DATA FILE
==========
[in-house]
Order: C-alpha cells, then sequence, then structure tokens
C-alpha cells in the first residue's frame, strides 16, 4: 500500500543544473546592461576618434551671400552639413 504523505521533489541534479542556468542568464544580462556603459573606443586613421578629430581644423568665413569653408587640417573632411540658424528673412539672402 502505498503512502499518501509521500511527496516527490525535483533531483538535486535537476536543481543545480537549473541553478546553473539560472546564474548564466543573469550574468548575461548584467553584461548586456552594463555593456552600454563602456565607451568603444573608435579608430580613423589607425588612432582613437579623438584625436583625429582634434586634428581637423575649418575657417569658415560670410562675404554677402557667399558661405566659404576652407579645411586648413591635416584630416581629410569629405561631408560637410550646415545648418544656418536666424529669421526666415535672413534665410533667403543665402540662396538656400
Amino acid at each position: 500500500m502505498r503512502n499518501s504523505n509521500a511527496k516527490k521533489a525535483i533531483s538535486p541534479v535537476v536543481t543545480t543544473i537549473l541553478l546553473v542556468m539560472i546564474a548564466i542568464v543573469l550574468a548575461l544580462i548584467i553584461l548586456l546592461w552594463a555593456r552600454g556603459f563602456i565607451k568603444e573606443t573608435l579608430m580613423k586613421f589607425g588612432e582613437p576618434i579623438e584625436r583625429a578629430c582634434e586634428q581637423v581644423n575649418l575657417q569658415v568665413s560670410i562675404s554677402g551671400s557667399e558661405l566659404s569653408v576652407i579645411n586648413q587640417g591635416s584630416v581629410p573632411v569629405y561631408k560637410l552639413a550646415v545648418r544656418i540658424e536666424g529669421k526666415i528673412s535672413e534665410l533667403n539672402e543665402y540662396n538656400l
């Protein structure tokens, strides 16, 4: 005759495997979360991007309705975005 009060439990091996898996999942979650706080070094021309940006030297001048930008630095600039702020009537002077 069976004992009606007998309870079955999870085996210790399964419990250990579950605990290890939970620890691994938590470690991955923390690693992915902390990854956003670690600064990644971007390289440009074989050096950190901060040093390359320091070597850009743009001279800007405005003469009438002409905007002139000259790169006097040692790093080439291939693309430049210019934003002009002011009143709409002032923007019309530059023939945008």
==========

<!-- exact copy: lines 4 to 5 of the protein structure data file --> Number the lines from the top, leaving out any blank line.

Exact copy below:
Amino acid at each position: 500500500m502505498r503512502n499518501s504523505n509521500a511527496k516527490k521533489a525535483i533531483s538535486p541534479v535537476v536543481t543545480t543544473i537549473l541553478l546553473v542556468m539560472i546564474a548564466i542568464v543573469l550574468a548575461l544580462i548584467i553584461l548586456l546592461w552594463a555593456r552600454g556603459f563602456i565607451k568603444e573606443t573608435l579608430m580613423k586613421f589607425g588612432e582613437p576618434i579623438e584625436r583625429a578629430c582634434e586634428q581637423v581644423n575649418l575657417q569658415v568665413s560670410i562675404s554677402g551671400s557667399e558661405l566659404s569653408v576652407i579645411n586648413q587640417g591635416s584630416v581629410p573632411v569629405y561631408k560637410l552639413a550646415v545648418r544656418i540658424e536666424g529669421k526666415i528673412s535672413e534665410l533667403n539672402e543665402y540662396n538656400l
């Protein structure tokens, strides 16, 4: 005759495997979360991007309705975005 009060439990091996898996999942979650706080070094021309940006030297001048930008630095600039702020009537002077 069976004992009606007998309870079955999870085996210790399964419990250990579950605990290890939970620890691994938590470690991955923390690693992915902390990854956003670690600064990644971007390289440009074989050096950190901060040093390359320091070597850009743009001279800007405005003469009438002409905007002139000259790169006097040692790093080439291939693309430049210019934003002009002011009143709409002032923007019309530059023939945008």